AMA - Big 4 TAS Financial Diligence

Hi all,

I've been looking around WSO for a while now but haven't gotten around to posting anything substantial/giving back. I'm doing an AMA for the next two weeks give or take to answer questions/thoughts you might have. Hopefully I can help despite my limited background, given the seeming lack of information on big 4 diligence groups. Maybe this will help someone decide that this is the career for them.

Going on a few years now I have been working in a transaction advisory services group at one of the big four professional services firms in New York.

The work varies significantly from one big 4 to the next (i.e. EY vs. DT vs. PwC vs. KPMG), and even moreso when looking at regional firms, so i'll stick to answering specific questions and areas of interest rather than giving a background at length.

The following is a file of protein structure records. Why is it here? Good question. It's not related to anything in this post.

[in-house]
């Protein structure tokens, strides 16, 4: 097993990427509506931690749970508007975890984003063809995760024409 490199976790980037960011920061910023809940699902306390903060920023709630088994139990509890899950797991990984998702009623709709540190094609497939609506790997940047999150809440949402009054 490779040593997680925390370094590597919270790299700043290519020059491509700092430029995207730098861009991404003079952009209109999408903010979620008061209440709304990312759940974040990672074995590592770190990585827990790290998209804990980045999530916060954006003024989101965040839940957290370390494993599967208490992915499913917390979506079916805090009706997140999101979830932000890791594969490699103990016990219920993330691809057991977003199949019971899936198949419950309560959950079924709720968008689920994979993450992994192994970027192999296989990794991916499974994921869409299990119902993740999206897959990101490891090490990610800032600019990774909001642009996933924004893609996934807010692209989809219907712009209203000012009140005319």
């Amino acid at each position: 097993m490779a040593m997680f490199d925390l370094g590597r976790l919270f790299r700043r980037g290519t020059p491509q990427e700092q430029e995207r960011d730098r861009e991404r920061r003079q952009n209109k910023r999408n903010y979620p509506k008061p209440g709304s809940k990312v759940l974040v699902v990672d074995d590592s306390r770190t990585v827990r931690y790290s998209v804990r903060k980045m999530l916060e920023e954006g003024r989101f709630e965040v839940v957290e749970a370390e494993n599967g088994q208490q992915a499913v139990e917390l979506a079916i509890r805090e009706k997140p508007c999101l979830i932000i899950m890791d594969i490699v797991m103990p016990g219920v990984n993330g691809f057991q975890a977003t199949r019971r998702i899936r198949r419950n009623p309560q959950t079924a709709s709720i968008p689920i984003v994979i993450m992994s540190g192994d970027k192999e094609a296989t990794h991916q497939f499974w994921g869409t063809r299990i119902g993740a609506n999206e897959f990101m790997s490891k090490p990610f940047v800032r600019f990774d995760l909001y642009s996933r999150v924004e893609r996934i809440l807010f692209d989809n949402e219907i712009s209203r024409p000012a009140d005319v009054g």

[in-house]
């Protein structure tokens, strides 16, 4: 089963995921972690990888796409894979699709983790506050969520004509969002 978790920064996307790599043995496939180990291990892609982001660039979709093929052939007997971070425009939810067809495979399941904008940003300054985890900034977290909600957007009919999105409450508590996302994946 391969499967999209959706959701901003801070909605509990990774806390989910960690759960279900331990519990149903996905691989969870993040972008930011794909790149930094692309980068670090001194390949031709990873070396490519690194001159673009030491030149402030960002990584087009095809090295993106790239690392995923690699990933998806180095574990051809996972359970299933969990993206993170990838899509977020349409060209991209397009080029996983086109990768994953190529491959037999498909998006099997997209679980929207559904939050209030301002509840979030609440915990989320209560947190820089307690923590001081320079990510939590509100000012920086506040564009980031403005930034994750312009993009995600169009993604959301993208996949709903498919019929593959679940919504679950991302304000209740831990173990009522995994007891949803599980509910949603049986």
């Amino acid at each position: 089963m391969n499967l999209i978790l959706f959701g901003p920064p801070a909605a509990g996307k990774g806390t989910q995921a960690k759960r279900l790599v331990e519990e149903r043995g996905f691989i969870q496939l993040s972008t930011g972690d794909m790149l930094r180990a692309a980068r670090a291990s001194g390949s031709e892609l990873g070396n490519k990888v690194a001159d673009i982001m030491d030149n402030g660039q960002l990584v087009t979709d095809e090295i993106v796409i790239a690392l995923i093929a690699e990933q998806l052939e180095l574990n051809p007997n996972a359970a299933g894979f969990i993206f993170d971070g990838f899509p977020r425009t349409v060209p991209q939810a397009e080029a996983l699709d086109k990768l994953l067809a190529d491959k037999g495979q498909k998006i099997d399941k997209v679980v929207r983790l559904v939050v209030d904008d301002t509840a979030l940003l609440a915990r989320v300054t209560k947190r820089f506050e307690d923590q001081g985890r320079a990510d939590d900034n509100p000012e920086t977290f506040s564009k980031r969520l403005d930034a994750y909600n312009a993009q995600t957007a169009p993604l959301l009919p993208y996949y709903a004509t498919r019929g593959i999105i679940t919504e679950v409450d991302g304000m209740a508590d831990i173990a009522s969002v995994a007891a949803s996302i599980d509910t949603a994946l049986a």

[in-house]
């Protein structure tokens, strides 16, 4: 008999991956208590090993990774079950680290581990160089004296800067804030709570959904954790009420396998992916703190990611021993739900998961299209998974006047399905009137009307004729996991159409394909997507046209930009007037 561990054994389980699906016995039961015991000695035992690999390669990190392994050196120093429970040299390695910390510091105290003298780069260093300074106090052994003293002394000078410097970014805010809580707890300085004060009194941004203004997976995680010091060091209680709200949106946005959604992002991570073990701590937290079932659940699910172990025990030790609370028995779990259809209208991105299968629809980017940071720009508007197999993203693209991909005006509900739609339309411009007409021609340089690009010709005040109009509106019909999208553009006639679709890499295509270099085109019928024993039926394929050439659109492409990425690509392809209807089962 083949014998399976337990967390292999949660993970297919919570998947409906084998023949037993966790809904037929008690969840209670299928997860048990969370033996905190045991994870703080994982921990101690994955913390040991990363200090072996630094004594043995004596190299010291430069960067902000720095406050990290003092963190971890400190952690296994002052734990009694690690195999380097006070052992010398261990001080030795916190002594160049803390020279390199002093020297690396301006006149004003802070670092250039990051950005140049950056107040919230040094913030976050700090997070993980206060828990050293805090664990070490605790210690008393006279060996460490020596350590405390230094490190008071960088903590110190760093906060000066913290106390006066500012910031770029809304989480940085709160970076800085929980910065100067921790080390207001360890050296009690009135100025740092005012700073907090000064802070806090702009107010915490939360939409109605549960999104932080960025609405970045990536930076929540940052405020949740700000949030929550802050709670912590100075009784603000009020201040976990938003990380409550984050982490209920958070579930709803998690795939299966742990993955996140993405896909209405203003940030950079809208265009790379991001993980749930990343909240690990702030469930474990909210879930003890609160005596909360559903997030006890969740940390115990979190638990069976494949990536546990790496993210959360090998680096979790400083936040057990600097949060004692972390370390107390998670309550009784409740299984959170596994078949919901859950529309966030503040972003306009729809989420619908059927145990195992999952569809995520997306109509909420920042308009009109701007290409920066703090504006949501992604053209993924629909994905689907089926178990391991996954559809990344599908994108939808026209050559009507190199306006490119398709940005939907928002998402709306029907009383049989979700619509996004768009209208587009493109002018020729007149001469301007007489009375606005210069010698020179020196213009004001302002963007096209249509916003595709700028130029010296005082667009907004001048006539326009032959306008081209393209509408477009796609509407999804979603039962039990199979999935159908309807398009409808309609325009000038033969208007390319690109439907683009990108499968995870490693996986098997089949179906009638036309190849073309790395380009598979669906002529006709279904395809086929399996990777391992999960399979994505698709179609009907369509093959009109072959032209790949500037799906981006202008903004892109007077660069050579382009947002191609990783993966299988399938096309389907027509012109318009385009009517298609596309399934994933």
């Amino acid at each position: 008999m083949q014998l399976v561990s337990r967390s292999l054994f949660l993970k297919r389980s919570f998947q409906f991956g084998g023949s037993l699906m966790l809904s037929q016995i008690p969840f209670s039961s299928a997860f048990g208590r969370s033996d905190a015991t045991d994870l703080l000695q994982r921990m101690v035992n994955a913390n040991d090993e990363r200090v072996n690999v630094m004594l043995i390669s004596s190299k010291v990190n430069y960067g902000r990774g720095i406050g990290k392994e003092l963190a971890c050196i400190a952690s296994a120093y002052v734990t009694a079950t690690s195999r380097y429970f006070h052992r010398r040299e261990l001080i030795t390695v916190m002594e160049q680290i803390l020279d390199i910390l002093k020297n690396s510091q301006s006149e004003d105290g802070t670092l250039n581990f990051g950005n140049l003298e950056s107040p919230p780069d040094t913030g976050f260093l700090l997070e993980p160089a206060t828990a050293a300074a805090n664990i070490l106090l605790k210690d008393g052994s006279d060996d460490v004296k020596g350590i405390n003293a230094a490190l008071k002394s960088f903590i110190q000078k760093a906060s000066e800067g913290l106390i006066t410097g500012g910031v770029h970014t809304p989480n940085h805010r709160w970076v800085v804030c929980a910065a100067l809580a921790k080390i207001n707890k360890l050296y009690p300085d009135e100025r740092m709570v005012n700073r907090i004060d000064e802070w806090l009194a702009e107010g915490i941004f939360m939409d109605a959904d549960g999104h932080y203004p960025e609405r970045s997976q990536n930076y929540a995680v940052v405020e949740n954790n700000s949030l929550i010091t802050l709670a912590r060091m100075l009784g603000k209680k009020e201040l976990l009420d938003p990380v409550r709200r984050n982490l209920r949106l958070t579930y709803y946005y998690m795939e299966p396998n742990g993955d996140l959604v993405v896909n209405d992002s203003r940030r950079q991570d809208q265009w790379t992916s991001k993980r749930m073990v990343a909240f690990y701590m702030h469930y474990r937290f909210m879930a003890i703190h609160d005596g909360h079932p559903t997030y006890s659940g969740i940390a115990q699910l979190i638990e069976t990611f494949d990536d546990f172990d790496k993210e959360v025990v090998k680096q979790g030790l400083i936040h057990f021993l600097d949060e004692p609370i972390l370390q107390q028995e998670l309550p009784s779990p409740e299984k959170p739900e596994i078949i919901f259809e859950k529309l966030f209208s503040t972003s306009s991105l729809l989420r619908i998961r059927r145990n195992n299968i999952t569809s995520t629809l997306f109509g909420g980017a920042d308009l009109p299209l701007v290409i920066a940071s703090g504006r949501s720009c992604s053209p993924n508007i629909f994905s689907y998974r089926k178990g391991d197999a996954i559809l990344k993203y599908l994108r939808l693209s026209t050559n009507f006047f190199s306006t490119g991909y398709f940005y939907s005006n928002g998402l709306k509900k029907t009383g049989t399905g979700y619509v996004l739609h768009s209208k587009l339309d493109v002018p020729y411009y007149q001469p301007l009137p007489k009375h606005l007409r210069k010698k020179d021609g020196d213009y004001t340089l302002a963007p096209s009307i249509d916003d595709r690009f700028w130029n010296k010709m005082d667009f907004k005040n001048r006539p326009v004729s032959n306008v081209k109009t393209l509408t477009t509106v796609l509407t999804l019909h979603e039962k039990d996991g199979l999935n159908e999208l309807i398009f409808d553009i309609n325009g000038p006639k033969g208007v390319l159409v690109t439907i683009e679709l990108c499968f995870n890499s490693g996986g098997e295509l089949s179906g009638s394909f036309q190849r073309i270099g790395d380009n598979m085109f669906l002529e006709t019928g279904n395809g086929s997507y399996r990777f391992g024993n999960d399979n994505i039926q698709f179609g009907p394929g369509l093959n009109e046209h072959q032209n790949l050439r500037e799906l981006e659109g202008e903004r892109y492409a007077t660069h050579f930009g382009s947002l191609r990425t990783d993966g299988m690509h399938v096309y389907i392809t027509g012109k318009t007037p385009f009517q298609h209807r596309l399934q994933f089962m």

I won't be answering some questions due to the nature of the work (M&A), firm policies/restrictions, and personal reasons. That leaves plenty to be discussed though, so ask away.

Comments (49)

Dec 18, 2018

Inc shit posts from peacock bankers

Dec 18, 2018

They're more among us than they'd like to admit ;)

Us diligence guys are more half-breed anyways. And increasingly called upon for operational/ad hoc transactional support that bankers don't do.

Dec 18, 2018

Thanks for doing this. Always curious about TAS. What's your end game here? Which group/market is the strongest per firm? What's the comp for a senior associate/manager in NY, CHI and SF?

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Dec 18, 2018

The end game varies drastically depending on how many years one has been doing DD. Typically people who leave after 1-3 years go on to analyst roles at banks/PE shops, 5-6 years jump to associate or corp dev, and 6+ years stay in diligence making a run for partner at their firm or try to switch over to be an in house diligence guy for their client.